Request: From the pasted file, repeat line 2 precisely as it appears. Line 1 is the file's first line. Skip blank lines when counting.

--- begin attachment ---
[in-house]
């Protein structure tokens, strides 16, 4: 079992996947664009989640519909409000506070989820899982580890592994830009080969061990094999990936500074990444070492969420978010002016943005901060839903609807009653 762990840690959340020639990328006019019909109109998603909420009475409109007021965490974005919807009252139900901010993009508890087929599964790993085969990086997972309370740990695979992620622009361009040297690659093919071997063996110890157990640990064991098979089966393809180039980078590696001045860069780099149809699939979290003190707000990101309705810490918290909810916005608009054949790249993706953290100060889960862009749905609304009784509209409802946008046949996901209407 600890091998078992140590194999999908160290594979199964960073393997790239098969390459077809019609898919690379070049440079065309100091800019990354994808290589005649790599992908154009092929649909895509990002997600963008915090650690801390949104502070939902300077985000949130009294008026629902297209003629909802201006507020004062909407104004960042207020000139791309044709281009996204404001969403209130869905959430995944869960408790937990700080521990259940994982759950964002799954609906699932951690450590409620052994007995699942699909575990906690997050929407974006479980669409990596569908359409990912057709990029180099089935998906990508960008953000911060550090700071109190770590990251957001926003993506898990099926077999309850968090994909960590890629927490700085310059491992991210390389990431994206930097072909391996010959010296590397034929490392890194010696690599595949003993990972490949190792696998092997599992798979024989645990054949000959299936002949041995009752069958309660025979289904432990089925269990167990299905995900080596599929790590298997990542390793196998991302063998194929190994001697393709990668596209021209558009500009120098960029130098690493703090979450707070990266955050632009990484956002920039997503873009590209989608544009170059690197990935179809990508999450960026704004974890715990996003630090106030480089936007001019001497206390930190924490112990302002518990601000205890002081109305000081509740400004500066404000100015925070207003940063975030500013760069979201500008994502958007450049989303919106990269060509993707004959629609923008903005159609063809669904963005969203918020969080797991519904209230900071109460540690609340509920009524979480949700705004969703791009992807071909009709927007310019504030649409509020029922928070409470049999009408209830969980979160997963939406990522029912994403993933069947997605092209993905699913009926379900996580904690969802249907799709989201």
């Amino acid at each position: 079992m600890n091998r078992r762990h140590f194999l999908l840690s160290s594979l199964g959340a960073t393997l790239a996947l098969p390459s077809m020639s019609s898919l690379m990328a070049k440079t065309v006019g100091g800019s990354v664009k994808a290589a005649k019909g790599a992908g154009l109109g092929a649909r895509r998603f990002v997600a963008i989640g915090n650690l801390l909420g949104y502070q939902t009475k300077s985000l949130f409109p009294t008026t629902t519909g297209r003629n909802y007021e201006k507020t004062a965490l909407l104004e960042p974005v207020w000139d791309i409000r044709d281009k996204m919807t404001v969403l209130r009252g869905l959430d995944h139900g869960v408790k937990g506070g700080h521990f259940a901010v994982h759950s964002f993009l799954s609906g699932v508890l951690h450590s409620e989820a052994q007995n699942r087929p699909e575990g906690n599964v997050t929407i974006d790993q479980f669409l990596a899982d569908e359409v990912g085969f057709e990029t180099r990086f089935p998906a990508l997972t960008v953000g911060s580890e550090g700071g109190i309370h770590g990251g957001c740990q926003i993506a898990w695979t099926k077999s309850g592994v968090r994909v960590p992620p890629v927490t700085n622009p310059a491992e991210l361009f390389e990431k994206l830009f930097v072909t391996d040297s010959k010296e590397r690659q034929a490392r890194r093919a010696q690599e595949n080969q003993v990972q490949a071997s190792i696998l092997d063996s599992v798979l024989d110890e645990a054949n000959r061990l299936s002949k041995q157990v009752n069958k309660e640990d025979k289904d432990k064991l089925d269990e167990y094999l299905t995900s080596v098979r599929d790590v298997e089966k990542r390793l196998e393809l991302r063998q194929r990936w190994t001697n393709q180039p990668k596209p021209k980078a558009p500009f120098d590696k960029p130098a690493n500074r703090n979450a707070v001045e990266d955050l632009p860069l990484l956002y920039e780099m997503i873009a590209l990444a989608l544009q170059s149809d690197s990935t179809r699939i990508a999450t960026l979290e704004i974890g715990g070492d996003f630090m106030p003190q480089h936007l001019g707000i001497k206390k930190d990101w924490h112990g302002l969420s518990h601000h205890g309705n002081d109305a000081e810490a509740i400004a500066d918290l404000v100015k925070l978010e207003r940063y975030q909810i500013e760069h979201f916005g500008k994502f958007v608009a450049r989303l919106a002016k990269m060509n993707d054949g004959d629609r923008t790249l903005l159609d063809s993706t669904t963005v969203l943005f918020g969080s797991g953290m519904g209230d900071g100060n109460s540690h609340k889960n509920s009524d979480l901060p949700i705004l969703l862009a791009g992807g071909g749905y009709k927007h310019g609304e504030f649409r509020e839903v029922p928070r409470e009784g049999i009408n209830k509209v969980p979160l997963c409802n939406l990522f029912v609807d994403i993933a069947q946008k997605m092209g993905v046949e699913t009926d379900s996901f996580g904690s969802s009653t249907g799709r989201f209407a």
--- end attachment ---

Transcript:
């Protein structure tokens, strides 16, 4: 079992996947664009989640519909409000506070989820899982580890592994830009080969061990094999990936500074990444070492969420978010002016943005901060839903609807009653 762990840690959340020639990328006019019909109109998603909420009475409109007021965490974005919807009252139900901010993009508890087929599964790993085969990086997972309370740990695979992620622009361009040297690659093919071997063996110890157990640990064991098979089966393809180039980078590696001045860069780099149809699939979290003190707000990101309705810490918290909810916005608009054949790249993706953290100060889960862009749905609304009784509209409802946008046949996901209407 600890091998078992140590194999999908160290594979199964960073393997790239098969390459077809019609898919690379070049440079065309100091800019990354994808290589005649790599992908154009092929649909895509990002997600963008915090650690801390949104502070939902300077985000949130009294008026629902297209003629909802201006507020004062909407104004960042207020000139791309044709281009996204404001969403209130869905959430995944869960408790937990700080521990259940994982759950964002799954609906699932951690450590409620052994007995699942699909575990906690997050929407974006479980669409990596569908359409990912057709990029180099089935998906990508960008953000911060550090700071109190770590990251957001926003993506898990099926077999309850968090994909960590890629927490700085310059491992991210390389990431994206930097072909391996010959010296590397034929490392890194010696690599595949003993990972490949190792696998092997599992798979024989645990054949000959299936002949041995009752069958309660025979289904432990089925269990167990299905995900080596599929790590298997990542390793196998991302063998194929190994001697393709990668596209021209558009500009120098960029130098690493703090979450707070990266955050632009990484956002920039997503873009590209989608544009170059690197990935179809990508999450960026704004974890715990996003630090106030480089936007001019001497206390930190924490112990302002518990601000205890002081109305000081509740400004500066404000100015925070207003940063975030500013760069979201500008994502958007450049989303919106990269060509993707004959629609923008903005159609063809669904963005969203918020969080797991519904209230900071109460540690609340509920009524979480949700705004969703791009992807071909009709927007310019504030649409509020029922928070409470049999009408209830969980979160997963939406990522029912994403993933069947997605092209993905699913009926379900996580904690969802249907799709989201």